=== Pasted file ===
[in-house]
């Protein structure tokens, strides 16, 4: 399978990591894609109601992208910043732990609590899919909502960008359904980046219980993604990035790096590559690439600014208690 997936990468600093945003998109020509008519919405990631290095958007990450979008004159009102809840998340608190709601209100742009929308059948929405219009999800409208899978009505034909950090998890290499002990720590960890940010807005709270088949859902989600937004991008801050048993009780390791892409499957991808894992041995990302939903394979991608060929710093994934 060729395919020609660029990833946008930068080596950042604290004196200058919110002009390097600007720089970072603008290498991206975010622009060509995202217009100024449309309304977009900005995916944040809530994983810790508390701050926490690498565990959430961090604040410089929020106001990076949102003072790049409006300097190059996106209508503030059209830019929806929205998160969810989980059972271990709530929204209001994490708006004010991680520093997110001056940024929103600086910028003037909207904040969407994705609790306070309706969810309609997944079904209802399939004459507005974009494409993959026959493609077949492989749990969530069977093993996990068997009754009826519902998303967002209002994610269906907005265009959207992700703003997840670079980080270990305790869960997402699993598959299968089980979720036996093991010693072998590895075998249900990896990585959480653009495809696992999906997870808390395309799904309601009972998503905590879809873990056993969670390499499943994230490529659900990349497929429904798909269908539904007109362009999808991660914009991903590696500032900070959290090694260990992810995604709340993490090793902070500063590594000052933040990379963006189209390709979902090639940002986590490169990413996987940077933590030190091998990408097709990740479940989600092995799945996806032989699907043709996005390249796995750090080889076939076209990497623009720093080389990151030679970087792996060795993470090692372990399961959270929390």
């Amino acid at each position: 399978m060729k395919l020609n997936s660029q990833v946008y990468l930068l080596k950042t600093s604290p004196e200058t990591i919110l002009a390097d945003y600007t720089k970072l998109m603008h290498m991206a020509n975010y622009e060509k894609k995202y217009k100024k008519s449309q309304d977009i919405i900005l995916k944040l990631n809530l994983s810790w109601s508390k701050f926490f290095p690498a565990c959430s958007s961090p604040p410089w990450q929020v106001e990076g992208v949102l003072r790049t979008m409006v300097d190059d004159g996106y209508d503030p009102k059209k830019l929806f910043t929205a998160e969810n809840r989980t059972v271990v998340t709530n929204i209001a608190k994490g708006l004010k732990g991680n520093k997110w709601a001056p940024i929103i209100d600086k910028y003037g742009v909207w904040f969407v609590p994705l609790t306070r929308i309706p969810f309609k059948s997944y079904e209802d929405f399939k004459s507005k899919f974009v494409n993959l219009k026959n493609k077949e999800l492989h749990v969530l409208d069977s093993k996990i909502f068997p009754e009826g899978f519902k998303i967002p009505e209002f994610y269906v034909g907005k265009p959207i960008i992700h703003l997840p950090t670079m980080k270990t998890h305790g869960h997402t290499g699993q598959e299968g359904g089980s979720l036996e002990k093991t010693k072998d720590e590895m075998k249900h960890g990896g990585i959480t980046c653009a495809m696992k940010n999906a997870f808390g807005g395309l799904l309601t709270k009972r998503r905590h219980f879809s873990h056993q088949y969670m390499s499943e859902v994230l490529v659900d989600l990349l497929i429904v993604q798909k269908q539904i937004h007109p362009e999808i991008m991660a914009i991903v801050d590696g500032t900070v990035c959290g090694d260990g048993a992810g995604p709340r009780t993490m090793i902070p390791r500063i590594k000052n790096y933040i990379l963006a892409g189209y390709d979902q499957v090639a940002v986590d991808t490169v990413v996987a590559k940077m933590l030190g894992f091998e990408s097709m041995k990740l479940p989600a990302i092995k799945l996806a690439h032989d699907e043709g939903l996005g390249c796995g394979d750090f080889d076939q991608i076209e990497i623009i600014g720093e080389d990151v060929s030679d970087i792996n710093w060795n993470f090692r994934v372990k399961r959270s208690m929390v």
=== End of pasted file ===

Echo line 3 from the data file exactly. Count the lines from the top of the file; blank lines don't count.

């Amino acid at each position: 399978m060729k395919l020609n997936s660029q990833v946008y990468l930068l080596k950042t600093s604290p004196e200058t990591i919110l002009a390097d945003y600007t720089k970072l998109m603008h290498m991206a020509n975010y622009e060509k894609k995202y217009k100024k008519s449309q309304d977009i919405i900005l995916k944040l990631n809530l994983s810790w109601s508390k701050f926490f290095p690498a565990c959430s958007s961090p604040p410089w990450q929020v106001e990076g992208v949102l003072r790049t979008m409006v300097d190059d004159g996106y209508d503030p009102k059209k830019l929806f910043t929205a998160e969810n809840r989980t059972v271990v998340t709530n929204i209001a608190k994490g708006l004010k732990g991680n520093k997110w709601a001056p940024i929103i209100d600086k910028y003037g742009v909207w904040f969407v609590p994705l609790t306070r929308i309706p969810f309609k059948s997944y079904e209802d929405f399939k004459s507005k899919f974009v494409n993959l219009k026959n493609k077949e999800l492989h749990v969530l409208d069977s093993k996990i909502f068997p009754e009826g899978f519902k998303i967002p009505e209002f994610y269906v034909g907005k265009p959207i960008i992700h703003l997840p950090t670079m980080k270990t998890h305790g869960h997402t290499g699993q598959e299968g359904g089980s979720l036996e002990k093991t010693k072998d720590e590895m075998k249900h960890g990896g990585i959480t980046c653009a495809m696992k940010n999906a997870f808390g807005g395309l799904l309601t709270k009972r998503r905590h219980f879809s873990h056993q088949y969670m390499s499943e859902v994230l490529v659900d989600l990349l497929i429904v993604q798909k269908q539904i937004h007109p362009e999808i991008m991660a914009i991903v801050d590696g500032t900070v990035c959290g090694d260990g048993a992810g995604p709340r009780t993490m090793i902070p390791r500063i590594k000052n790096y933040i990379l963006a892409g189209y390709d979902q499957v090639a940002v986590d991808t490169v990413v996987a590559k940077m933590l030190g894992f091998e990408s097709m041995k990740l479940p989600a990302i092995k799945l996806a690439h032989d699907e043709g939903l996005g390249c796995g394979d750090f080889d076939q991608i076209e990497i623009i600014g720093e080389d990151v060929s030679d970087i792996n710093w060795n993470f090692r994934v372990k399961r959270s208690m929390v």